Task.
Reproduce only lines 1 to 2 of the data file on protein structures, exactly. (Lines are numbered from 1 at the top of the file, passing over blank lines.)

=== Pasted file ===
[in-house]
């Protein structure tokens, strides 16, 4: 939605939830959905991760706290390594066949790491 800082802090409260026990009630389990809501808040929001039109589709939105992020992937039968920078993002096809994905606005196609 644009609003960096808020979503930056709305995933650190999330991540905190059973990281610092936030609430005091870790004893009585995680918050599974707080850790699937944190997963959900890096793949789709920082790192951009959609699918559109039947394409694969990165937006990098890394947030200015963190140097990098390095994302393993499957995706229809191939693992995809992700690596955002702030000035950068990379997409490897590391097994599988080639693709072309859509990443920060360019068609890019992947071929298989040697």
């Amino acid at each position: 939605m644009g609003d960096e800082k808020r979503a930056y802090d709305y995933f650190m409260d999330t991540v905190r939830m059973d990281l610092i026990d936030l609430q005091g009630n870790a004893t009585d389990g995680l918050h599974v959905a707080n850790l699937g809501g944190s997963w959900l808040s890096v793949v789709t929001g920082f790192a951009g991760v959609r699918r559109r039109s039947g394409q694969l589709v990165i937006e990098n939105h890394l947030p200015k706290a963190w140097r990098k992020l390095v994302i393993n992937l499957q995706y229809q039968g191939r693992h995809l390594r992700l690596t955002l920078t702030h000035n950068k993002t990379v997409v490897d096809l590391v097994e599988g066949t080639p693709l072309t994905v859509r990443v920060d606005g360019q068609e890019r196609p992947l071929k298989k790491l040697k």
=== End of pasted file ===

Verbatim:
[in-house]
């Protein structure tokens, strides 16, 4: 939605939830959905991760706290390594066949790491 800082802090409260026990009630389990809501808040929001039109589709939105992020992937039968920078993002096809994905606005196609 644009609003960096808020979503930056709305995933650190999330991540905190059973990281610092936030609430005091870790004893009585995680918050599974707080850790699937944190997963959900890096793949789709920082790192951009959609699918559109039947394409694969990165937006990098890394947030200015963190140097990098390095994302393993499957995706229809191939693992995809992700690596955002702030000035950068990379997409490897590391097994599988080639693709072309859509990443920060360019068609890019992947071929298989040697």